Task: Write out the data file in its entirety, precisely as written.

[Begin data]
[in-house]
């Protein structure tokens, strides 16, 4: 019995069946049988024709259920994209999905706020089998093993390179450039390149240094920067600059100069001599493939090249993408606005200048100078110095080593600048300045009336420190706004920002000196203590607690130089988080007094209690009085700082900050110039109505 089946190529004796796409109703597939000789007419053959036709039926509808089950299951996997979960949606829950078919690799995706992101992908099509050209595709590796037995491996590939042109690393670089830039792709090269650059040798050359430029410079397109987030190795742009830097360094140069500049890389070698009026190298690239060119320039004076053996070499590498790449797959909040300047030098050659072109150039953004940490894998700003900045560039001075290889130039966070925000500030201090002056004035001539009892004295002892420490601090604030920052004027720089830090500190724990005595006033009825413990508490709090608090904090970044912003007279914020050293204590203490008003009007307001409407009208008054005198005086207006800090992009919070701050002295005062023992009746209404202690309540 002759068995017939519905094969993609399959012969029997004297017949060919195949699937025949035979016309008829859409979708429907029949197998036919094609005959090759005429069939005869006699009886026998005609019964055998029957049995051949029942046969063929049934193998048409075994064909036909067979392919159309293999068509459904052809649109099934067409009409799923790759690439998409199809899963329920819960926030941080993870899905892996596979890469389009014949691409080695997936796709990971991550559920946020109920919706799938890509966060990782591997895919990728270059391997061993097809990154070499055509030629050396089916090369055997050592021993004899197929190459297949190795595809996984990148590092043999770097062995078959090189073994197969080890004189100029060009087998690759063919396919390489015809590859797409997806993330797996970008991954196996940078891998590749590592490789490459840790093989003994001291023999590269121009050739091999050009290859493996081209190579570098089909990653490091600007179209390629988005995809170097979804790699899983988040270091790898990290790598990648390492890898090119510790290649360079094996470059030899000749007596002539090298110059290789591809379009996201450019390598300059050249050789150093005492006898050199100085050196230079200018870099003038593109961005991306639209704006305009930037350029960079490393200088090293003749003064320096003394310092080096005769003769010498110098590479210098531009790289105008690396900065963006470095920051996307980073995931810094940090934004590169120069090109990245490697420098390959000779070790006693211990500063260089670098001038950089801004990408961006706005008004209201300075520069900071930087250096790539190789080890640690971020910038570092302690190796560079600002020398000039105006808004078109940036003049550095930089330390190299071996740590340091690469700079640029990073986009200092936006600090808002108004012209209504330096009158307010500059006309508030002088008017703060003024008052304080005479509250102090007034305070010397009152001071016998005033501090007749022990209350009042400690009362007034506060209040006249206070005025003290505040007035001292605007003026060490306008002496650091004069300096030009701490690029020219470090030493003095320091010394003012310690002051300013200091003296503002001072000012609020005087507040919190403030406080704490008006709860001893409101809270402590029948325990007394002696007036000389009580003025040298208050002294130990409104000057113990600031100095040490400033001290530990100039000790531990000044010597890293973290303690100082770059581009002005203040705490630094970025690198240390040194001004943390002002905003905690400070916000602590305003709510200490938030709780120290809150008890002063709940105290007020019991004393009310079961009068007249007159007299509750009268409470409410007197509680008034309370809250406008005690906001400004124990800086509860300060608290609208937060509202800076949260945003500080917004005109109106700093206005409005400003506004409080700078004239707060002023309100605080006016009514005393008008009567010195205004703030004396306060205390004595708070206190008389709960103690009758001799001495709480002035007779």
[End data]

[in-house]
């Protein structure tokens, strides 16, 4: 019995069946049988024709259920994209999905706020089998093993390179450039390149240094920067600059100069001599493939090249993408606005200048100078110095080593600048300045009336420190706004920002000196203590607690130089988080007094209690009085700082900050110039109505 089946190529004796796409109703597939000789007419053959036709039926509808089950299951996997979960949606829950078919690799995706992101992908099509050209595709590796037995491996590939042109690393670089830039792709090269650059040798050359430029410079397109987030190795742009830097360094140069500049890389070698009026190298690239060119320039004076053996070499590498790449797959909040300047030098050659072109150039953004940490894998700003900045560039001075290889130039966070925000500030201090002056004035001539009892004295002892420490601090604030920052004027720089830090500190724990005595006033009825413990508490709090608090904090970044912003007279914020050293204590203490008003009007307001409407009208008054005198005086207006800090992009919070701050002295005062023992009746209404202690309540 002759068995017939519905094969993609399959012969029997004297017949060919195949699937025949035979016309008829859409979708429907029949197998036919094609005959090759005429069939005869006699009886026998005609019964055998029957049995051949029942046969063929049934193998048409075994064909036909067979392919159309293999068509459904052809649109099934067409009409799923790759690439998409199809899963329920819960926030941080993870899905892996596979890469389009014949691409080695997936796709990971991550559920946020109920919706799938890509966060990782591997895919990728270059391997061993097809990154070499055509030629050396089916090369055997050592021993004899197929190459297949190795595809996984990148590092043999770097062995078959090189073994197969080890004189100029060009087998690759063919396919390489015809590859797409997806993330797996970008991954196996940078891998590749590592490789490459840790093989003994001291023999590269121009050739091999050009290859493996081209190579570098089909990653490091600007179209390629988005995809170097979804790699899983988040270091790898990290790598990648390492890898090119510790290649360079094996470059030899000749007596002539090298110059290789591809379009996201450019390598300059050249050789150093005492006898050199100085050196230079200018870099003038593109961005991306639209704006305009930037350029960079490393200088090293003749003064320096003394310092080096005769003769010498110098590479210098531009790289105008690396900065963006470095920051996307980073995931810094940090934004590169120069090109990245490697420098390959000779070790006693211990500063260089670098001038950089801004990408961006706005008004209201300075520069900071930087250096790539190789080890640690971020910038570092302690190796560079600002020398000039105006808004078109940036003049550095930089330390190299071996740590340091690469700079640029990073986009200092936006600090808002108004012209209504330096009158307010500059006309508030002088008017703060003024008052304080005479509250102090007034305070010397009152001071016998005033501090007749022990209350009042400690009362007034506060209040006249206070005025003290505040007035001292605007003026060490306008002496650091004069300096030009701490690029020219470090030493003095320091010394003012310690002051300013200091003296503002001072000012609020005087507040919190403030406080704490008006709860001893409101809270402590029948325990007394002696007036000389009580003025040298208050002294130990409104000057113990600031100095040490400033001290530990100039000790531990000044010597890293973290303690100082770059581009002005203040705490630094970025690198240390040194001004943390002002905003905690400070916000602590305003709510200490938030709780120290809150008890002063709940105290007020019991004393009310079961009068007249007159007299509750009268409470409410007197509680008034309370809250406008005690906001400004124990800086509860300060608290609208937060509202800076949260945003500080917004005109109106700093206005409005400003506004409080700078004239707060002023309100605080006016009514005393008008009567010195205004703030004396306060205390004595708070206190008389709960103690009758001799001495709480002035007779």